If George Santayana was correct, and those who cannot remember the past are condemned to repeat it, then those who become consumed by nostalgia are doomed to dwell in another era. Pop culture buffs, in particular, have created this trap from which the entertainment industry cannot escape.
Nostalgia has become the primary impetus behind creativity throughout Hollywood, according to recent memory, driving numerous endeavors to “reboot” or “remake” the movies and TV shows of yesteryear. Yet, while this wave of inspiration—or lack thereof—appears to be motivated by an unyielding yearning for days gone by, one may also perceive this trend as an attempt to capitalize on prior successes. (Who am I kidding? That’s exactly what they’re doing…)
Most studios and investors prefer to sink money into ideas that are essentially past their expiration date simply because these once profitable entities still remain vivid within our collective consciousness. But these lackluster attempts to restore characters and concepts to their former glory could very well be the key to their imminent demise. You see, it’s their memory that holds the appeal. TV shows, such as Full House, and films, such as Poltergeist, remain popular in their original form because they carry an innate timelessness that cannot be replicated. Despite the1980s vibe, each exists outside the confines of the given decade, allowing generation after generation to enjoy what attracted audiences in the first place.
Of course, remakes and reboots are by no means new to the industry. Hollywood’s history is chock full of unnecessary spinoffs and sequels. (Please see Three’s A Crowd, Invasion of the Body Snatchers (1978), and every installment of the Leprechaun series for reference.) But today, it’s as if nearly all major films and franchises are born from what already exists. It’s as if there’s simply no room for unique thought and creativity in today’s entertainment space. Just check out this list of upcoming movies as assembled by Grantland:
Also, if you can’t get the original cast to sign on, that clearly means you shouldn’t pursue the idea any further. The Prince and Me and its subsequent straight-to-DVD iterations, for instance, defy industry expectations, ultimately representing all that’s wrong with the entertainment world today. Not only was the initial film rather lackluster and poorly received, overall, but also its three follow-ups—which I can happily say I’ve never seen—steadily deteriorated, as the creators grasped onto farfetched concepts despite the exit of their primary star, Julia Stiles. (I wish I could tell you that 2010’s The Prince and Me 4: The Elephant Adventure was something I just made up myself, but alas, even I was unaware that this atrocity existed.) Who decided to spend money on these $5 bargain bin liners instead of investing in something worthwhile? Even something risky would’ve been more profitable, I’m sure.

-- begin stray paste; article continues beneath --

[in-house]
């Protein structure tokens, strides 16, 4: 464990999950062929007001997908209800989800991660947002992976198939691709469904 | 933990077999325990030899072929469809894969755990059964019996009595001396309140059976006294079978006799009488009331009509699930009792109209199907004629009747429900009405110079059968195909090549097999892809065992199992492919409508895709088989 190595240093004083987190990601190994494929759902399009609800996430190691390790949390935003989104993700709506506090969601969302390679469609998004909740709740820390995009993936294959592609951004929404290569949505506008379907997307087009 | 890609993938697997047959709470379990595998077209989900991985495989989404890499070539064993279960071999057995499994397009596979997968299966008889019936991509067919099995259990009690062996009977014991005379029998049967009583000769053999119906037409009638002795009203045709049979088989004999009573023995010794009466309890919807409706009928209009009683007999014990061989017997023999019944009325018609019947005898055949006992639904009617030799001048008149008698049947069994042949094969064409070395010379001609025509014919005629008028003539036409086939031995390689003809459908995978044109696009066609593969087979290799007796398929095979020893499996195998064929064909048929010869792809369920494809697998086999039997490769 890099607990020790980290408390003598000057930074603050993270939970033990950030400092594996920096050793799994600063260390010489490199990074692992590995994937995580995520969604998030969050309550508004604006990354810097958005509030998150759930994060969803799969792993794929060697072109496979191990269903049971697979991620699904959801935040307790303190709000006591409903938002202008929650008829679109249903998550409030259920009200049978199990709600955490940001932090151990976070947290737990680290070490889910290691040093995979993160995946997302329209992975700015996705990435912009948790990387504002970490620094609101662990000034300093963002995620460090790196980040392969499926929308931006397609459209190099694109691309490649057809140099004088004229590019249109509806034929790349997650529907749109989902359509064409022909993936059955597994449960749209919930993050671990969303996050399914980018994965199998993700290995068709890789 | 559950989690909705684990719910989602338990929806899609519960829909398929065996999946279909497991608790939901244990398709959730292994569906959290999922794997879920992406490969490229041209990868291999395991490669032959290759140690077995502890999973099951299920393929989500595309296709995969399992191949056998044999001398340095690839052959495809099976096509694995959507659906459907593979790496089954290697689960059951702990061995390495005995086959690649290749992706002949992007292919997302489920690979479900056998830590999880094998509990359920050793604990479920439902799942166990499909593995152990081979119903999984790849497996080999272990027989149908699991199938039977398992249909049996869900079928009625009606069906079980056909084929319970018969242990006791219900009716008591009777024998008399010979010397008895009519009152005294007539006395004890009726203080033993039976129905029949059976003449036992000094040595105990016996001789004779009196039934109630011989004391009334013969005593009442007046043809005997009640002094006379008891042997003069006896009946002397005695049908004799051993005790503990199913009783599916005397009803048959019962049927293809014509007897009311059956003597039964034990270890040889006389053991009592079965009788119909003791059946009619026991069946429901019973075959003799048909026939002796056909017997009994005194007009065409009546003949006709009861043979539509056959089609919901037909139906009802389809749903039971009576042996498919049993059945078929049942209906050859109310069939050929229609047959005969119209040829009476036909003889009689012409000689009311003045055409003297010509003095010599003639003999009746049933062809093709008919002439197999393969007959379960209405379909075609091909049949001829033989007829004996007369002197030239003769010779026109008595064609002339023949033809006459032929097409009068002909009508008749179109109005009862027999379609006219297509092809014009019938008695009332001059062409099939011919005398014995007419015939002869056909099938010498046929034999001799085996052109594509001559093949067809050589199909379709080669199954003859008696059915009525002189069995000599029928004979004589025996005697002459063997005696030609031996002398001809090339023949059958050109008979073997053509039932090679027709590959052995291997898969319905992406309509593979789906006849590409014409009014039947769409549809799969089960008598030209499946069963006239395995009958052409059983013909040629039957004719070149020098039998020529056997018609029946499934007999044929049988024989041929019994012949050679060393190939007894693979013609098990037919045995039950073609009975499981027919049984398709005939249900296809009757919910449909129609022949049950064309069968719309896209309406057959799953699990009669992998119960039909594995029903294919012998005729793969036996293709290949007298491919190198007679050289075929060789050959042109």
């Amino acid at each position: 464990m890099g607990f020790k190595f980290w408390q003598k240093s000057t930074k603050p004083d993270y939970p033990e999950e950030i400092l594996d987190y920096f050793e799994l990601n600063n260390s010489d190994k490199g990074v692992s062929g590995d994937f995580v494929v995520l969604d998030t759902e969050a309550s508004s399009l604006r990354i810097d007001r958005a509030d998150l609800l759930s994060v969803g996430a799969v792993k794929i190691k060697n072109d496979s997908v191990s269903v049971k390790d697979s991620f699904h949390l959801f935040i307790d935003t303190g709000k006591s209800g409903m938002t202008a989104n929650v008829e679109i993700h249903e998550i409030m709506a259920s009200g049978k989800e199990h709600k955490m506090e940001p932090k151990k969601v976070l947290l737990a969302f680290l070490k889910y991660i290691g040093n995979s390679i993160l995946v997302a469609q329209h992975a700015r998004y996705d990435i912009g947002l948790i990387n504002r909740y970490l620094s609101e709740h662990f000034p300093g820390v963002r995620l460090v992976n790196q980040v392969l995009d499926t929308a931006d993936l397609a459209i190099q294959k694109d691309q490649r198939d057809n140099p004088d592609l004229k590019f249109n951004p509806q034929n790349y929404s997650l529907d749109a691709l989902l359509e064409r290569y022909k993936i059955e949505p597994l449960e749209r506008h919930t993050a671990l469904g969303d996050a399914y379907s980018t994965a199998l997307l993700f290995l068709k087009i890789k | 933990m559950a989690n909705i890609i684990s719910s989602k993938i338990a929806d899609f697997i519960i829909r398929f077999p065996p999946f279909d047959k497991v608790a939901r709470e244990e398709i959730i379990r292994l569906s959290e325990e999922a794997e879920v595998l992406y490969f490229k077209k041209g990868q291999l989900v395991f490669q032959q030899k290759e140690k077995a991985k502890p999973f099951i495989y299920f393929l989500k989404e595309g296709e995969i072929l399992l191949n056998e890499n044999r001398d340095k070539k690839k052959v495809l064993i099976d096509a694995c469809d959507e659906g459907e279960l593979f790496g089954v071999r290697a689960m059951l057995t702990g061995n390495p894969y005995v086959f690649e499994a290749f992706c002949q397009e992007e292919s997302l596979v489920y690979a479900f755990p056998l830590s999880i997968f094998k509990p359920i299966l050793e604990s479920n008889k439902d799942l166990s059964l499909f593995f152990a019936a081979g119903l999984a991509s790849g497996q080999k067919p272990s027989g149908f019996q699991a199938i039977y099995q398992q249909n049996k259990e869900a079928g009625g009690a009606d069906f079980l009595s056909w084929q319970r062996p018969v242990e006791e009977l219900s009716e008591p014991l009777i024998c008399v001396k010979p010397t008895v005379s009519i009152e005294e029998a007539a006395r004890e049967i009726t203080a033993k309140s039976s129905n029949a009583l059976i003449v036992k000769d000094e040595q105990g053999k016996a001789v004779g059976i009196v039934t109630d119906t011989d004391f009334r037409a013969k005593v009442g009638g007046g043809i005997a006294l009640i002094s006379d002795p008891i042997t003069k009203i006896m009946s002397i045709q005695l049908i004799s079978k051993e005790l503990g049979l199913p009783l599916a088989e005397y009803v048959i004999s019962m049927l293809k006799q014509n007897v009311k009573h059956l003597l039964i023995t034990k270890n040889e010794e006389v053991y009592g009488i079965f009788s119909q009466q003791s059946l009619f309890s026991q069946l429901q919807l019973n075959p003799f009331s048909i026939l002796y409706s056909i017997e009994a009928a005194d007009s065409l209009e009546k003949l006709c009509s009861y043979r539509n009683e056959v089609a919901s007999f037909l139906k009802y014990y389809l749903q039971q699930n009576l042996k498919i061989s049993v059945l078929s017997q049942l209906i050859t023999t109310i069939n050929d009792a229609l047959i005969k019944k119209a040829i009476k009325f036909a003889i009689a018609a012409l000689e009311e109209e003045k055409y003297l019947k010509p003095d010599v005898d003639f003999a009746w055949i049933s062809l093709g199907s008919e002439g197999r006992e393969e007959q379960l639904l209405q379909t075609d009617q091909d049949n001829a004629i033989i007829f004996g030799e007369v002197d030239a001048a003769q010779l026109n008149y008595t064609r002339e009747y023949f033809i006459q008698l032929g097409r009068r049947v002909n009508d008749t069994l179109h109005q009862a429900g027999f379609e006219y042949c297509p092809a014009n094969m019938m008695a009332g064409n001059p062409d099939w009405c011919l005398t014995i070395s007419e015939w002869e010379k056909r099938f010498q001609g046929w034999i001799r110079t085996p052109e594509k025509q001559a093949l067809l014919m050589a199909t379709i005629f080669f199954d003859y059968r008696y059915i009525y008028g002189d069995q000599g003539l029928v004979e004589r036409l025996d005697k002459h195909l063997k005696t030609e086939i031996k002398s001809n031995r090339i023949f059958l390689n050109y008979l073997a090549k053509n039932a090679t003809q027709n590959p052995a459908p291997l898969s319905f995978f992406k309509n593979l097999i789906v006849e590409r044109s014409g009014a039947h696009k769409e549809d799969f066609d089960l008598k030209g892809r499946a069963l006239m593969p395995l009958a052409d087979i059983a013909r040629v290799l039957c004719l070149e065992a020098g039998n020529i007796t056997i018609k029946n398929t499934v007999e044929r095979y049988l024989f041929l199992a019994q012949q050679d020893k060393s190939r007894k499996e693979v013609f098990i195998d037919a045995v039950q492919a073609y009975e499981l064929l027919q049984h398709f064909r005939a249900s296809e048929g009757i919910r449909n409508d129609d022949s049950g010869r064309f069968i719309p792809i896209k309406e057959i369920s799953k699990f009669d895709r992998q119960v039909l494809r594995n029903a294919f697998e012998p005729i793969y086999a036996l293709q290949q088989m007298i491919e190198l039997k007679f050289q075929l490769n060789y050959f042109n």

Our society desperately needs to open the pathways for innovation and invention. Yet, instead of rewarding unique concepts, we get too-soon remakes, like She’s All That (which came out in 1999, mind you) and Girl Meets World, the more modern, slightly urbanized version of its original incarnation, Boy Meets World. If Hollywood continues down this road, we will be forced to indulge the same ideas over and over, leaving no room for new forms of nostalgia to blossom. Our children will only have our stale, used memories to revel in themselves. Let’s nurture future creatives by allowing the new to become old again.